Postol is now 28-1 with 12 KOs.


Oscar Valdez Wins World Title with TKO of Matias Rueda

 One way a promoter can spotlight its best up-and-coming fighters is by featuring them on the most important broadcasts. That’s what Top Rank has done with featherweight Oscar Valdez, who this year has gone from contender to titleholder.

This past April, Valdez blasted through former 126-pound beltholder Evgeny Gradovich in just four rounds on the undercard of Manny Pacquiao’s third match with Timothy Bradley. This past Saturday, Valdez earned a belt of his own, picking up a vacant world title by taking out Matias Rueda in just two rounds on the undercard of the Terence Crawford-Viktor Postol pay-per-view.

Valdez’s hand speed and power were evident from the opening minutes, as he landed left hooks to the head and body, wobbled Rueda with a right hand with about 40 seconds to go, and sent Rueda back to his corner bleeding and demoralized.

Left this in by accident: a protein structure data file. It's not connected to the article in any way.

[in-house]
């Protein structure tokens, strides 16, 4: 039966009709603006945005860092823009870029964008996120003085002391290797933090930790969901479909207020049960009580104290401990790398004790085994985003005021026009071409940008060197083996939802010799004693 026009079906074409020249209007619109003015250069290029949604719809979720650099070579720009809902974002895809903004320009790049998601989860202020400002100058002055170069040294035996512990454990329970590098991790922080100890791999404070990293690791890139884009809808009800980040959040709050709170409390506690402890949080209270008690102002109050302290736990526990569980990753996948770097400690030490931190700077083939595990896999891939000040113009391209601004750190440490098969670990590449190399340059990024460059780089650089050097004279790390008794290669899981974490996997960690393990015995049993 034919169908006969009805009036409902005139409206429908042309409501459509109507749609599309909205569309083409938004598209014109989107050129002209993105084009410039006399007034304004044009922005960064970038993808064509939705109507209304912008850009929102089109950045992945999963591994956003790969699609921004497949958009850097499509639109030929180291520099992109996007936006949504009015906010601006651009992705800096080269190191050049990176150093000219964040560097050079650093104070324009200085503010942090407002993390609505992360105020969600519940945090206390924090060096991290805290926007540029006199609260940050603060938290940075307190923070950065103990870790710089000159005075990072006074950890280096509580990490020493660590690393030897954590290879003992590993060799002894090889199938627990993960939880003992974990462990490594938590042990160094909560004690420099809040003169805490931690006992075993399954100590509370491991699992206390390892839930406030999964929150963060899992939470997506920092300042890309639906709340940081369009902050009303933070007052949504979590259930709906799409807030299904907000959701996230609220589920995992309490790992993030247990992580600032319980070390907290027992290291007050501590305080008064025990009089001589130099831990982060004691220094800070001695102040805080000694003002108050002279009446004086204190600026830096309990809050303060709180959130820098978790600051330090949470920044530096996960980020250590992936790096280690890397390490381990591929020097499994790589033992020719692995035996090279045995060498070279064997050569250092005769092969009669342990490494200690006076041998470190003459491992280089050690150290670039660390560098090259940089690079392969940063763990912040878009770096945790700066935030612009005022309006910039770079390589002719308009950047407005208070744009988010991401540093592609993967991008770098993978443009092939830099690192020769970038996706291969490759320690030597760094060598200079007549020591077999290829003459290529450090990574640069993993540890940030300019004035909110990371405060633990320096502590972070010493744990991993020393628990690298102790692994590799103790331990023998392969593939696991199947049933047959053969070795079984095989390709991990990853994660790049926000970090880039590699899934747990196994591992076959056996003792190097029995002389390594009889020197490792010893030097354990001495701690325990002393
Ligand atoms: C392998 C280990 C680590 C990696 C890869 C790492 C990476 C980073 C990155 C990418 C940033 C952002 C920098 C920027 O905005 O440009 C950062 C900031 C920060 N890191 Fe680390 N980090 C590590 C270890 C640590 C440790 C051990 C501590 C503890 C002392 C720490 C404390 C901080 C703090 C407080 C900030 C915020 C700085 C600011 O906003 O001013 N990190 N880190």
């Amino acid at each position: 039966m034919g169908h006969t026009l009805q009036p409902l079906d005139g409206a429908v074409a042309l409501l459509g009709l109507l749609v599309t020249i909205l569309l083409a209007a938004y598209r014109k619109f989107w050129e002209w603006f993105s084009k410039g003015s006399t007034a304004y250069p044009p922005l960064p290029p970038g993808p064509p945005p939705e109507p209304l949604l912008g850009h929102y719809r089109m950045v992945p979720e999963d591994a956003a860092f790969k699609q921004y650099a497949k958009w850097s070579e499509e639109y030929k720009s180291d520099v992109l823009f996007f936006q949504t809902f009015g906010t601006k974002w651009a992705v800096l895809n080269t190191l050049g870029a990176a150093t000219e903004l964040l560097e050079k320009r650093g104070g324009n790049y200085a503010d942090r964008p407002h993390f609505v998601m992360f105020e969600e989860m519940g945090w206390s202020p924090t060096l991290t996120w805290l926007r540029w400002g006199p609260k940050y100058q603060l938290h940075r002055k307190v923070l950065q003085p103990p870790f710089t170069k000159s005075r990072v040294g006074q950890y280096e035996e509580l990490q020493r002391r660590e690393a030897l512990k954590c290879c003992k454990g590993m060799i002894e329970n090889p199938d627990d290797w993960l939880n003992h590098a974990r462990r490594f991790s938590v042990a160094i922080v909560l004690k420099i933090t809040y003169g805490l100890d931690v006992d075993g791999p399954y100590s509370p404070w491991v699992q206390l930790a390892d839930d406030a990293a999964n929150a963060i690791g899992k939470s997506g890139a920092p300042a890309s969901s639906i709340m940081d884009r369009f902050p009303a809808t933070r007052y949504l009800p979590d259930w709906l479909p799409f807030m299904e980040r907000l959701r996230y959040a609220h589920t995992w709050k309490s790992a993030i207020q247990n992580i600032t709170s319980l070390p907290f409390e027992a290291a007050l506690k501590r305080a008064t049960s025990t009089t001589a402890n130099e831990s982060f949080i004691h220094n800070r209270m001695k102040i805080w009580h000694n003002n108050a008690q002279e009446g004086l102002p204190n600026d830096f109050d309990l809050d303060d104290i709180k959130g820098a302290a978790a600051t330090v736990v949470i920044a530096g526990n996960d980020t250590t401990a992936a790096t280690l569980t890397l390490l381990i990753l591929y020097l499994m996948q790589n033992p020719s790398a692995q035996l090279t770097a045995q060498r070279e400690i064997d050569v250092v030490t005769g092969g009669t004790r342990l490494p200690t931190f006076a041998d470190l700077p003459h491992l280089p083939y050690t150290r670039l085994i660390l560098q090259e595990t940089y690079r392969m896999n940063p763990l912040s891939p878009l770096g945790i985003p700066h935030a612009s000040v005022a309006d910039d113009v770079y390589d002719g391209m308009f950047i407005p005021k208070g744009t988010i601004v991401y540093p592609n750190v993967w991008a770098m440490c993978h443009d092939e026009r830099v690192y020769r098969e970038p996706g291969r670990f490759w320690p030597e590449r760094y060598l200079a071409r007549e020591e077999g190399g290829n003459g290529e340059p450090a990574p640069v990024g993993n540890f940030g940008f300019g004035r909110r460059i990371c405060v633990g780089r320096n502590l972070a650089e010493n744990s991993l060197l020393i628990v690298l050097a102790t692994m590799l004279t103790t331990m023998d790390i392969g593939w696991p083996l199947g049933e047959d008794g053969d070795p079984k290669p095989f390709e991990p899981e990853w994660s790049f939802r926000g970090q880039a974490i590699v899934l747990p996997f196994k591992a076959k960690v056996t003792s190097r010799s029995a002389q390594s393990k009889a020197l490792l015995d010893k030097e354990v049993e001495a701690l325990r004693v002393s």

And then it got even better for Valdez, which of course meant it got much worse for Rueda.


The barrage continued in the second round, culminating in a body shot that forced Rueda to take a knee. Rueda rose by the count of eight, but there was still more than a minute remaining. Valdez continued to hammer away, finishing his foe off with another left to the body that led to the second knockdown. The referee immediately waved the fight off.

That was a wise and merciful choice. Valdez had landed 35 of 48 punches in the span of just about two minutes in the second round, according to CompuBox, a remarkably 73 percent connect rate. Even more vicious was how Valdez barely missed with power shots in that round; he was 26 of 29, a 90 percent connect rate.


Valdez is now 20-0 with 18 KOs. He should hope that Top Rank’s recent détente with powerful boxing adviser Al Haymon will lead to matches with some of Haymon’s stable of featherweights, a list that includes Jesus Cuellar, Carl Frampton, Abner Mares, Gary Russell Jr., Leo Santa Cruz and Lee Selby.

There’s also Golden Boy Promotions fighter Joseph Diaz Jr., a young contender who, like Valdez, is a product of the 2012 Olympics. And if there’s nothing available at 126, Valdez said he’s open to challenging the person who held the world title before him: Vasyl Lomachenko, the two-time Olympic gold medalist who just moved up to 130 and captured a world title there.

Rueda suffered his first pro defeat and is now 26-1 with 23 KOs. He knew this fight with Valdez was going to present a big step up in level of opposition. Now he needs to take a step back and regroup.